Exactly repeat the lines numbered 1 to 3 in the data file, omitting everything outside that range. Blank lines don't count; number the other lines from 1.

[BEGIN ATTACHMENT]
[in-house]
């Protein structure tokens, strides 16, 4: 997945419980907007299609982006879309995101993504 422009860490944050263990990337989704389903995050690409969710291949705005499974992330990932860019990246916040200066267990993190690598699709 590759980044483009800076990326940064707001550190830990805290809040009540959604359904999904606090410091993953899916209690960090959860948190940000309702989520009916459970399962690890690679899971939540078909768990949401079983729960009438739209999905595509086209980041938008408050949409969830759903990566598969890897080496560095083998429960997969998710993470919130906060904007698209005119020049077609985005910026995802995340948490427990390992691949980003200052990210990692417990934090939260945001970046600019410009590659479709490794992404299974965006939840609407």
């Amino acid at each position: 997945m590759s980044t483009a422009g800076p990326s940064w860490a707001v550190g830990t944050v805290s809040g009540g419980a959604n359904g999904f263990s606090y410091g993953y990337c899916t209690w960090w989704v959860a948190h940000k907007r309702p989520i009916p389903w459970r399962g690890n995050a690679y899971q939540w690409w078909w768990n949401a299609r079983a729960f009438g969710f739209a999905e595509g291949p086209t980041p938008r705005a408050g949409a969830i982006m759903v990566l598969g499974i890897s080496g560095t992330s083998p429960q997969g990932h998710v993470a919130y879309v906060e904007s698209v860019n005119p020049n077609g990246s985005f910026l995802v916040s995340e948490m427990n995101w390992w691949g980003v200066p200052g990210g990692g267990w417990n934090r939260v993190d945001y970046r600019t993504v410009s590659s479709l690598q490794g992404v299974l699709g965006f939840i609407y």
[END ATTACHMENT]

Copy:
[in-house]
């Protein structure tokens, strides 16, 4: 997945419980907007299609982006879309995101993504 422009860490944050263990990337989704389903995050690409969710291949705005499974992330990932860019990246916040200066267990993190690598699709 590759980044483009800076990326940064707001550190830990805290809040009540959604359904999904606090410091993953899916209690960090959860948190940000309702989520009916459970399962690890690679899971939540078909768990949401079983729960009438739209999905595509086209980041938008408050949409969830759903990566598969890897080496560095083998429960997969998710993470919130906060904007698209005119020049077609985005910026995802995340948490427990390992691949980003200052990210990692417990934090939260945001970046600019410009590659479709490794992404299974965006939840609407």
């Amino acid at each position: 997945m590759s980044t483009a422009g800076p990326s940064w860490a707001v550190g830990t944050v805290s809040g009540g419980a959604n359904g999904f263990s606090y410091g993953y990337c899916t209690w960090w989704v959860a948190h940000k907007r309702p989520i009916p389903w459970r399962g690890n995050a690679y899971q939540w690409w078909w768990n949401a299609r079983a729960f009438g969710f739209a999905e595509g291949p086209t980041p938008r705005a408050g949409a969830i982006m759903v990566l598969g499974i890897s080496g560095t992330s083998p429960q997969g990932h998710v993470a919130y879309v906060e904007s698209v860019n005119p020049n077609g990246s985005f910026l995802v916040s995340e948490m427990n995101w390992w691949g980003v200066p200052g990210g990692g267990w417990n934090r939260v993190d945001y970046r600019t993504v410009s590659s479709l690598q490794g992404v299974l699709g965006f939840i609407y």